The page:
#UOSM2008 Topic 3: Building your Online Professional Profile

Discuss the ways in which an authentic online professional profile can be developed

In an ever digitising present the world of employment is quickly moving online. The issue for a budding prospect at University is the rest of existence is following suit with socialising, shopping and entertainment transferring to the net. As a result, dissecting one’s personal and professional profile is no longer the case of changing from jeans into a suit. Instead, the two spheres are linked by twitter handles and Facebook pages, an issue which brings opportunity both for failure and success.

Building a successful online profile is comparable to playing cards with potential employers: although it’s important to play your aces, there are some jokers you’d much rather keep close to your chest. The latter here translates to ensuring potentially off-putting photos, posts and videos are out of reach of future bosses. Even for the non-‘tech savvy’ employers of the world, Googling potential prospects is an immediate way of delving into the person behind a paper CV with a survey by Jobvite in 2010 finding that 92% of companies who were actively hiring in the next year planned to use social media in their employee search (http://davidhallsocialmedia.files.wordpress.com/2011/02/jobvite-2010-social-recruiting-report_2.pdf).  4 years on this number will be higher, while equally social media’s influence has grown and intruded more significantly. Hence, keeping potentially embarrassing items off the net entirely or at very least behind the safety of privacy settings is crucial for an online professional profile.

With the jokers taken care of, it’s now a case of laying your best cards down and presenting yourself in the best possible light. This translates to dynamic and consistent activity on the net to build a representative picture of what is unique and appealing about the candidate. The internet provides a wealth of opportunity on how best to go about this, but for me personally blogging and microblogging provide the best opportunities. The power of twitter is in its concise limitations of 140 characters where a person’s understanding and opinion all have to come across in a small package. Seeing posts relating to the profession indicate both a genuine interest and a sense of engagement with the sector outside of just one company. Employers will need no more than 5 minutes to consume an individual’s last 30 tweets, and in this they could be convinced one way or another. As for blogging (and indeed vlogging for those who are apt in the practice of new media), having a portfolio of interesting and entertaining work in the shape of a blog will create a single location to direct employers who want a full impression. Cover letters aside, there is little opportunity on a CV to shine outside of empirical achievement. Hence the blog can be seen as the heart of an online professional, giving a face to grades and pass achievements.

As for the CV, when discussing online employment there is one website which is universally utilised as the hub of the jobs market: LinkedIn. Put simply, LinkedIn should serve as both the administration of a professional online profile (i.e. contact details, education details etc.) and as a hub for the rest of it by providing links to twitter, blogs and any other online asset.  The best LinkedIn pages are accurate, precise and to the point to give a fast first impression to potential employers. From here, those who are interested can be navigated away from LinkedIn to get a full impression of their respective candidate. Hence maintaining all aspects of an online professional profile to a high standard is crucial to creating the overall impression which is intended, with each playing a specific role in the process of becoming noticed and employed.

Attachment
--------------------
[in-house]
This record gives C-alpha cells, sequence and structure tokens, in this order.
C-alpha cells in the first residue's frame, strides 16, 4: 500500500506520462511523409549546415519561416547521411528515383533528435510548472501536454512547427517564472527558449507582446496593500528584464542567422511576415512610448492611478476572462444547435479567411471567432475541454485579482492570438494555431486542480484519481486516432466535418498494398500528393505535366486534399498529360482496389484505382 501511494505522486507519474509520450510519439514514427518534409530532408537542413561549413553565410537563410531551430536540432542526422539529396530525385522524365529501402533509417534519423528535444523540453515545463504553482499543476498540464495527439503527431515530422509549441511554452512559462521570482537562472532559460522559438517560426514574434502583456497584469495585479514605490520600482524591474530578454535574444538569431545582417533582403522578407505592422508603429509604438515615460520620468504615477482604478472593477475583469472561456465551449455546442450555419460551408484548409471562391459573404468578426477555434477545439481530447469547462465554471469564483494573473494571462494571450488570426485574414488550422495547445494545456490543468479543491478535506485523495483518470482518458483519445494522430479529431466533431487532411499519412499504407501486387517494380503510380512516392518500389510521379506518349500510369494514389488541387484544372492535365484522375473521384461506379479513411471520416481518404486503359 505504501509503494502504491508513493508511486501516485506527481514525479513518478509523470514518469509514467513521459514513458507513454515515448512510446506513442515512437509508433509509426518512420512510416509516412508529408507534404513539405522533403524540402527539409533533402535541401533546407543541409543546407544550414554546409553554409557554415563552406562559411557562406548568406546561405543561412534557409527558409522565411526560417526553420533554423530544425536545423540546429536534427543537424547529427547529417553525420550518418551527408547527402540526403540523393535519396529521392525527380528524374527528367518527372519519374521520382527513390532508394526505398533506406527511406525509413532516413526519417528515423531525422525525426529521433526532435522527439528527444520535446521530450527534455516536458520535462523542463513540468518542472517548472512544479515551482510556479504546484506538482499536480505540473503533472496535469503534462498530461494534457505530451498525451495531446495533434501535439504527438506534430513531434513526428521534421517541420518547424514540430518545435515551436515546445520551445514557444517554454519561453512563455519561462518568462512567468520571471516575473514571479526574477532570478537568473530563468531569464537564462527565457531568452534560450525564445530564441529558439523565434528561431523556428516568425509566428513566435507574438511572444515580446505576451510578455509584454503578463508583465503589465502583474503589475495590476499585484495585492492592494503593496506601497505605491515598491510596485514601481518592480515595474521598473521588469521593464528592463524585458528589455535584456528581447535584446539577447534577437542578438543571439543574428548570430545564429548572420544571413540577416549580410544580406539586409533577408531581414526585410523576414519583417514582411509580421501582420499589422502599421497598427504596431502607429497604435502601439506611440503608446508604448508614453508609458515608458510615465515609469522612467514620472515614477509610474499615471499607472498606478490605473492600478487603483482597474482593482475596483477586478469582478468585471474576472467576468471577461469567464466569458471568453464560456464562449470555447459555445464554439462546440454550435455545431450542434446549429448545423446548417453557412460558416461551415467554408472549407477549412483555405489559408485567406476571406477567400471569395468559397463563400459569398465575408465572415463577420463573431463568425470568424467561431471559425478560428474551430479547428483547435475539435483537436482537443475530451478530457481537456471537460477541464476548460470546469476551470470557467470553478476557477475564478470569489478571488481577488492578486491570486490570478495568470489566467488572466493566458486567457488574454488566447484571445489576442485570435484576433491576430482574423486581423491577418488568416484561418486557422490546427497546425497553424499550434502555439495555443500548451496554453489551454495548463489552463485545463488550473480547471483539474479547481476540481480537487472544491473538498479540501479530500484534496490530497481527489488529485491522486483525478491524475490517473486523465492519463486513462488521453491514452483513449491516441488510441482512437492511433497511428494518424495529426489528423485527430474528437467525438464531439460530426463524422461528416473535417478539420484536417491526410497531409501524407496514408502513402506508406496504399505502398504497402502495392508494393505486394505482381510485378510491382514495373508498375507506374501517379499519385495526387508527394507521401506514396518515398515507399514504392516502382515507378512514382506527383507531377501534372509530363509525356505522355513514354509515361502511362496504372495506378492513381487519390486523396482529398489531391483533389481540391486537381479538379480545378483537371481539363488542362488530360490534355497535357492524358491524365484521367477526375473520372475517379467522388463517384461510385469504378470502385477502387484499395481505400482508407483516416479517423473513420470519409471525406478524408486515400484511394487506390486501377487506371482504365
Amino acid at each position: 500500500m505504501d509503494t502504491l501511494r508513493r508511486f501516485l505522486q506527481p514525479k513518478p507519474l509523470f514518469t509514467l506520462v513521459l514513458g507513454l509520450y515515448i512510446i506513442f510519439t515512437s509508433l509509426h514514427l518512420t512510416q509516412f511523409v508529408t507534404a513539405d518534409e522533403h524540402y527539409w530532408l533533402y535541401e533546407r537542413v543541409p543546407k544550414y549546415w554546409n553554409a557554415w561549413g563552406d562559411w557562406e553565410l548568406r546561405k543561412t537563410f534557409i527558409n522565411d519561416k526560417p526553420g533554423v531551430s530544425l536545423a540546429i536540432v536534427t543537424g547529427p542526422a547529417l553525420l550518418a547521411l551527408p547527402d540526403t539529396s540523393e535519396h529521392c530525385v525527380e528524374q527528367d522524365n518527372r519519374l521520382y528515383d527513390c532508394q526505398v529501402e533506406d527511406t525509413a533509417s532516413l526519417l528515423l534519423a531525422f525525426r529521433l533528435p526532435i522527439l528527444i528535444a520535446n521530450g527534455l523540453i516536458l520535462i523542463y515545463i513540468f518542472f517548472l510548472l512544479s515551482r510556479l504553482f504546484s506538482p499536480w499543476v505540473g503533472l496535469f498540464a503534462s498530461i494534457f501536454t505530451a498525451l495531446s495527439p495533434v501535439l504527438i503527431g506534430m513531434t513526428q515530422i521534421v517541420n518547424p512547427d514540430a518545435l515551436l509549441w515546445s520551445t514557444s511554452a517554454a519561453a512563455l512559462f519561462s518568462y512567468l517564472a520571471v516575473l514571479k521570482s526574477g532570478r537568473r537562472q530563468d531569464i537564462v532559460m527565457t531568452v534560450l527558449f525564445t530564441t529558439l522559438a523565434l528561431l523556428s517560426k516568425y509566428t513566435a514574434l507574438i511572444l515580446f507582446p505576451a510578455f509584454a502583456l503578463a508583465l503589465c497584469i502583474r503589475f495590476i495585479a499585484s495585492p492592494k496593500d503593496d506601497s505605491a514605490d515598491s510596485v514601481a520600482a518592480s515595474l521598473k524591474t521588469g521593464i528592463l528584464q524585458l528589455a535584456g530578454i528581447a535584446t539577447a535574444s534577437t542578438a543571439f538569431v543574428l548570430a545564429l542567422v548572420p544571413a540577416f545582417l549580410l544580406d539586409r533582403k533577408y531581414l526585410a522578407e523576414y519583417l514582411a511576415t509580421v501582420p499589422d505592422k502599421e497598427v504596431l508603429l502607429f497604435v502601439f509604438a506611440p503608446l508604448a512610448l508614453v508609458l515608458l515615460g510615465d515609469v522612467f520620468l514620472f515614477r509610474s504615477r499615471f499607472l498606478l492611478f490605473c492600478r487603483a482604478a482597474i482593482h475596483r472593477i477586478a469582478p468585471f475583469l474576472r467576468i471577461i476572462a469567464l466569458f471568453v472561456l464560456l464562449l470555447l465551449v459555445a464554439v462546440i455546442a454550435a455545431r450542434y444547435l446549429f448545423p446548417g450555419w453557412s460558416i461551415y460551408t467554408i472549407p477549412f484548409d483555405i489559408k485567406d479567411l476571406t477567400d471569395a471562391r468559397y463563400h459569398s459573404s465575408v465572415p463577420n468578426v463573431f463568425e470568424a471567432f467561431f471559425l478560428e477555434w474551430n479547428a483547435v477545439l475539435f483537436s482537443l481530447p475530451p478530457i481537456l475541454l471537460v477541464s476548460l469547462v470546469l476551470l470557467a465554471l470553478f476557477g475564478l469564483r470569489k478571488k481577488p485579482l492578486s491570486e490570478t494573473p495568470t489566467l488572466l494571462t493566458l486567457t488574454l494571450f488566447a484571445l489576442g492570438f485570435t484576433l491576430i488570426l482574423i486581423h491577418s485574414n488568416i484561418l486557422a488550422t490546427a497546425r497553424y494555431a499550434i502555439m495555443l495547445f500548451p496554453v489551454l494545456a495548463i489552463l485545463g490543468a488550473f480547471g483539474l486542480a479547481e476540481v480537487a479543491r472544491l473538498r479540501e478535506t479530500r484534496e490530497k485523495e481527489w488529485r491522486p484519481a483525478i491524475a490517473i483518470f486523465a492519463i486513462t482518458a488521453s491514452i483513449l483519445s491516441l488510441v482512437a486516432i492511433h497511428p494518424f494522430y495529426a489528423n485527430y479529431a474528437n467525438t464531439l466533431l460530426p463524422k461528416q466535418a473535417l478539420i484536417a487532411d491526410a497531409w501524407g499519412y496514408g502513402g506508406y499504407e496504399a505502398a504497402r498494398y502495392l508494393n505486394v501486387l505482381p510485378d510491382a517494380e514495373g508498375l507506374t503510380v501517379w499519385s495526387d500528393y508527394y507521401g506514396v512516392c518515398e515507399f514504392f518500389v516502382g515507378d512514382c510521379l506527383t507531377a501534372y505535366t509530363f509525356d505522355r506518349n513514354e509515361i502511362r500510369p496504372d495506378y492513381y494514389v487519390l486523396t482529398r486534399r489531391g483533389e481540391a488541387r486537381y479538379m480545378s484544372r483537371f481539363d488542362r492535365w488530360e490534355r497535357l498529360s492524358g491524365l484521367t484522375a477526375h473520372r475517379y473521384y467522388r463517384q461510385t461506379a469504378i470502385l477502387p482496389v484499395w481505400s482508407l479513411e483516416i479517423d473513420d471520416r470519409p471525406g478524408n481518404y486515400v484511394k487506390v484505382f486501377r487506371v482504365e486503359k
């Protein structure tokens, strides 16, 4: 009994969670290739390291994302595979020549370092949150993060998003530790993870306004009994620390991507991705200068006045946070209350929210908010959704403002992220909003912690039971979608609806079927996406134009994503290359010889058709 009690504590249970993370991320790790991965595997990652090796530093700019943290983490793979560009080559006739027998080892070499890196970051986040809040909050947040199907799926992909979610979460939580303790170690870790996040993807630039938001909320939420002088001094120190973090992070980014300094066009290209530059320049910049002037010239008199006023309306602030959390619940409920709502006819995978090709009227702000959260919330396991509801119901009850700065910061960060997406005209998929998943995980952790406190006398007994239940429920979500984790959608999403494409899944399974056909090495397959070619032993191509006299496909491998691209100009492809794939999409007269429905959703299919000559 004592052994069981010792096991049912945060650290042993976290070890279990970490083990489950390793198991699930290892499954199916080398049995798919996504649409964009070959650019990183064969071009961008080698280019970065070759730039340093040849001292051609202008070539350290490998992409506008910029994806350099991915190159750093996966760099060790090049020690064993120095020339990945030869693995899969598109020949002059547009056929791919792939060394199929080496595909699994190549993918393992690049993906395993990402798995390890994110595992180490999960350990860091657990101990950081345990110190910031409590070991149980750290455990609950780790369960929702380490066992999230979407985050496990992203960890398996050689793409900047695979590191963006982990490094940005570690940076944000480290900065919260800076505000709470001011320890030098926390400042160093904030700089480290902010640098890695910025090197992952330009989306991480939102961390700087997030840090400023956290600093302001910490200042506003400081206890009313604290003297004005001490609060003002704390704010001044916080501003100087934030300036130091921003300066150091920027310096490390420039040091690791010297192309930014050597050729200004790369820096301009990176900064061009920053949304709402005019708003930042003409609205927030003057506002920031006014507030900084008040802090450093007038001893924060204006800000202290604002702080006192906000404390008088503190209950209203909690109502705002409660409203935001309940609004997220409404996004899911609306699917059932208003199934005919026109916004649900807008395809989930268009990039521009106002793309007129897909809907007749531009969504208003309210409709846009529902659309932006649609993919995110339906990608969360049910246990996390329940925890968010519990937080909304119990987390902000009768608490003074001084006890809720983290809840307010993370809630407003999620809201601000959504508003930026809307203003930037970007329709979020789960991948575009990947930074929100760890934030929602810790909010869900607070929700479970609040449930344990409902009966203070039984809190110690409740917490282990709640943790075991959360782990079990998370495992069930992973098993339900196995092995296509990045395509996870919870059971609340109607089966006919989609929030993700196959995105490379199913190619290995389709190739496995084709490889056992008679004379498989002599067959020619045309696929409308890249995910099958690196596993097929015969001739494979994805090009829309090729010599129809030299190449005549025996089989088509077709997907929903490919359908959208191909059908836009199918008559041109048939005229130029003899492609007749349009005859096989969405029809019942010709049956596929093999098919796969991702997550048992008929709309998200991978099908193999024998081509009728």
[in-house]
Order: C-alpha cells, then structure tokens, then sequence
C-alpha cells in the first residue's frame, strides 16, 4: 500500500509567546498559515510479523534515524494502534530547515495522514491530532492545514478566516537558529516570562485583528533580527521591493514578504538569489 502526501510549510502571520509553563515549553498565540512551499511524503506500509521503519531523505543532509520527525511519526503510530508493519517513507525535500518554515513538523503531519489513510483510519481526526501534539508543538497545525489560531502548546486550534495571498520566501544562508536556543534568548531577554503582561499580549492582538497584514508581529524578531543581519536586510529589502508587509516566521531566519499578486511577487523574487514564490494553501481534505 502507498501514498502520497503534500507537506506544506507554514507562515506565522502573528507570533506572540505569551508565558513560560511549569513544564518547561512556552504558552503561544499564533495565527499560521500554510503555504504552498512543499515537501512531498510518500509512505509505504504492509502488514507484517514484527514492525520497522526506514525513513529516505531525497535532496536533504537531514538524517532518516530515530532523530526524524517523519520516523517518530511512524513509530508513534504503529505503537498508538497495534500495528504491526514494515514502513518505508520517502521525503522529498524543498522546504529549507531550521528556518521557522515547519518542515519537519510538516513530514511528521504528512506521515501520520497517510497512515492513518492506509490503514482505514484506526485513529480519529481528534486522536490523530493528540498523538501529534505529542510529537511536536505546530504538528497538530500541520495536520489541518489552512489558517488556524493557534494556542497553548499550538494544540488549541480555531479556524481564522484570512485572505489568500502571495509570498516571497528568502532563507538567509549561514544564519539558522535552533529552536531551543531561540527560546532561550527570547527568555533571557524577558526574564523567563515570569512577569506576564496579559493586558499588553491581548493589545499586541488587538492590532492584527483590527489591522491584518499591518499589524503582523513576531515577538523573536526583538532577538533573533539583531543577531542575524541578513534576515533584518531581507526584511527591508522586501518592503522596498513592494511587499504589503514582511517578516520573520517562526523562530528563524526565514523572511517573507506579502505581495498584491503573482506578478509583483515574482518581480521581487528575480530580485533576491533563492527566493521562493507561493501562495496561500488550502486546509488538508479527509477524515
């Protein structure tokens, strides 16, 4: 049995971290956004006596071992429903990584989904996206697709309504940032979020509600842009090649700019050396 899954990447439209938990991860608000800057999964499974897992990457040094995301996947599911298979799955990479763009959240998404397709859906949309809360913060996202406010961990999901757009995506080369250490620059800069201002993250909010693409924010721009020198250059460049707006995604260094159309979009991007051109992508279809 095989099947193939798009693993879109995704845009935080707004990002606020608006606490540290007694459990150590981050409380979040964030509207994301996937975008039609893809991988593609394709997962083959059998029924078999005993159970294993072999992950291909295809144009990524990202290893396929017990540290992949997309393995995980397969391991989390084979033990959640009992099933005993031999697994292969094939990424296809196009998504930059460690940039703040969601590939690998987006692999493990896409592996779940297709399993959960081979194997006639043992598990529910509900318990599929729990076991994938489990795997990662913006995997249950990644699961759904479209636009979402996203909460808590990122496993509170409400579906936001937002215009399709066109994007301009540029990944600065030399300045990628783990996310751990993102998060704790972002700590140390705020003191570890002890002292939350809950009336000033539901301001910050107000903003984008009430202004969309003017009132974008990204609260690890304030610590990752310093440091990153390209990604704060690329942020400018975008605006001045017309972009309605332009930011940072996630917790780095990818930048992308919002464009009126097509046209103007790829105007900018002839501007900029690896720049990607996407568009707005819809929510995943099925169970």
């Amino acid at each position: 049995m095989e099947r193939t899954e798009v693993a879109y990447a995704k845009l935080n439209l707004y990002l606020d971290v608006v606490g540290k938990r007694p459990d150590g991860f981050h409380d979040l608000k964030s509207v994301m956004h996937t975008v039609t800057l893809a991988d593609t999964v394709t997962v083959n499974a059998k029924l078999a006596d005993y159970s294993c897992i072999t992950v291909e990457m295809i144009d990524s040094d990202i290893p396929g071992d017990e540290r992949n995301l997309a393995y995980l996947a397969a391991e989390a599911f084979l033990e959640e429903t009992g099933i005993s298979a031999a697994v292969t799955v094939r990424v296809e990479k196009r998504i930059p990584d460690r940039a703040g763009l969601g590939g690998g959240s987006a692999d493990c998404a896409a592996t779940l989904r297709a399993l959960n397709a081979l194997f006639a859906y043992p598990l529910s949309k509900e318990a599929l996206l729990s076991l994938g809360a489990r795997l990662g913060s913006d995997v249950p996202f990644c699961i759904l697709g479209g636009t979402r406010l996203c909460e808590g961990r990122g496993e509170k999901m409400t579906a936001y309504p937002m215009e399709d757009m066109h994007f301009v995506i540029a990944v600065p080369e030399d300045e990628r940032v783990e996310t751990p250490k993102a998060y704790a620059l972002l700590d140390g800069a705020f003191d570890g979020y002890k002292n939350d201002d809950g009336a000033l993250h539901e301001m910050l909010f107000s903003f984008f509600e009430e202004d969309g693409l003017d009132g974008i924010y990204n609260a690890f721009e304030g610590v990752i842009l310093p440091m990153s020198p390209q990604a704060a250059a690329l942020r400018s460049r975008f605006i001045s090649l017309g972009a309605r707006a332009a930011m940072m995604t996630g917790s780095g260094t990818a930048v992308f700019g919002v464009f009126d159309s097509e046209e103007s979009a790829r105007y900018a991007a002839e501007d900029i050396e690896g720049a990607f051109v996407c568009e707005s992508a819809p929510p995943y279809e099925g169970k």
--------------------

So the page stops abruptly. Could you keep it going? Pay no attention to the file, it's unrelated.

Finally, on the idea of making a profile authentic, being truthful and original in thought are the two key aspects. The latter should be especially true while blogging and tweeting with issues of plagiarism potentially being lethal to an individual’s chances of success. Outside of being fraudulent, passing off someone elses work for your own is immoral and the sort of practise which undermines the whole point of an online profile: identity. To a degree, this also means going beyond tweeting every relevant article with a bland comment on the piece being good. Authenticity stems from original thought and as I’ve detailed there should be plenty of this as a part of a strong online profile.



Wall Street Journal article on Twitter’s role in employment: http://online.wsj.com/news/articles/SB10001424127887323820304578412741852687994?mg=reno64-wsj&url=http%3A%2F%2Fonline.wsj.com%2Farticle%2FSB10001424127887323820304578412741852687994.html

A blog by David Hall on managing your online reputation: http://davidhallsocialmedia.com/2011/02/02/reputationmanagement/


Additional Resources

Individuals who may never get a job again thanks to racist Obama orientated tweets: http://jezebel.com/5958993/racist-teens-forced-to-answer-for-tweets-about-the-nigger-president

A voluntary weekly article at PWTorch I got through having a strong online profile: http://pwtorch.com/artman2/publish/The_Specialists_34/article_76807.shtml#.Ux1wofl_vuU


11 thoughts on “#UOSM2008 Topic 3: Building your Online Professional Profile

  1. Hi! I really enjoyed reading your post on this topic, and found the link you posted regarding employers using social media really helpful to demonstrate just how widely used it is! As you say, privacy settings are vital to control the dignity and employability of many of us – a comment I noticed within this article in The Guardian states that Mark Zuckerberg apparently claimed a few years ago that ‘privacy is over’ surprised me greatly; I think his more recent retraction of that comment shows just how rapidly the online world is changing. (Article here: http://www.theguardian.com/technology/2014/feb/09/privacy-concerns-google-streetview-facebook-drones)

    Although I agree that Twitter is beneficial in its concise, short-but-sweet nature, arguably this also makes it more difficult to ‘brand’ yourself effectively and interact successfully with companies if you have much more to say! However, as you say, it could never be a bad thing to be able to engage with multiple organisations so easily on the same social platform.

    • I think of all the people to proclaim that privacy is over, Zuckerberg certainly presents an authoritative perspective. Having said that it doesn’t reflect very well on Facebook that has come under such extensive media pressure to tighten up its security and protect people from those who they dont want seeing their profile.